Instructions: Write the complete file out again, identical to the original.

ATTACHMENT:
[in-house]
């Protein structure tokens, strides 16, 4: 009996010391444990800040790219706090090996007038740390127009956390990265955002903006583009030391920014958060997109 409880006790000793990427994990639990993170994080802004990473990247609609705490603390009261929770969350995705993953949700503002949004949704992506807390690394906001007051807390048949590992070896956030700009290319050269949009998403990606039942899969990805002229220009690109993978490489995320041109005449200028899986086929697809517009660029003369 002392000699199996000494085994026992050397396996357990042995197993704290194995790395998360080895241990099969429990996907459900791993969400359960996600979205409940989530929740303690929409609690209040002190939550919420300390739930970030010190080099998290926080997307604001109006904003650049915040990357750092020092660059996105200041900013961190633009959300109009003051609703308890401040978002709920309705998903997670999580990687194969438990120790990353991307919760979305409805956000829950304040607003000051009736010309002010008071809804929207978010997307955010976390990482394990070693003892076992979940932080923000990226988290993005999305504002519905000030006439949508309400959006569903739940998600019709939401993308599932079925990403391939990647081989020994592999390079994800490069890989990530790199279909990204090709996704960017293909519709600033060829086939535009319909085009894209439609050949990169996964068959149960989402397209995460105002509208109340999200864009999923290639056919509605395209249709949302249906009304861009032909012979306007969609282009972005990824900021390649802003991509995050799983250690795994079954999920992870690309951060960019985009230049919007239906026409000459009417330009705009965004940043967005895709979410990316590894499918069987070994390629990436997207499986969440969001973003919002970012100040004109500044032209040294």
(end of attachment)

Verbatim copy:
[in-house]
């Protein structure tokens, strides 16, 4: 009996010391444990800040790219706090090996007038740390127009956390990265955002903006583009030391920014958060997109 409880006790000793990427994990639990993170994080802004990473990247609609705490603390009261929770969350995705993953949700503002949004949704992506807390690394906001007051807390048949590992070896956030700009290319050269949009998403990606039942899969990805002229220009690109993978490489995320041109005449200028899986086929697809517009660029003369 002392000699199996000494085994026992050397396996357990042995197993704290194995790395998360080895241990099969429990996907459900791993969400359960996600979205409940989530929740303690929409609690209040002190939550919420300390739930970030010190080099998290926080997307604001109006904003650049915040990357750092020092660059996105200041900013961190633009959300109009003051609703308890401040978002709920309705998903997670999580990687194969438990120790990353991307919760979305409805956000829950304040607003000051009736010309002010008071809804929207978010997307955010976390990482394990070693003892076992979940932080923000990226988290993005999305504002519905000030006439949508309400959006569903739940998600019709939401993308599932079925990403391939990647081989020994592999390079994800490069890989990530790199279909990204090709996704960017293909519709600033060829086939535009319909085009894209439609050949990169996964068959149960989402397209995460105002509208109340999200864009999923290639056919509605395209249709949302249906009304861009032909012979306007969609282009972005990824900021390649802003991509995050799983250690795994079954999920992870690309951060960019985009230049919007239906026409000459009417330009705009965004940043967005895709979410990316590894499918069987070994390629990436997207499986969440969001973003919002970012100040004109500044032209040294």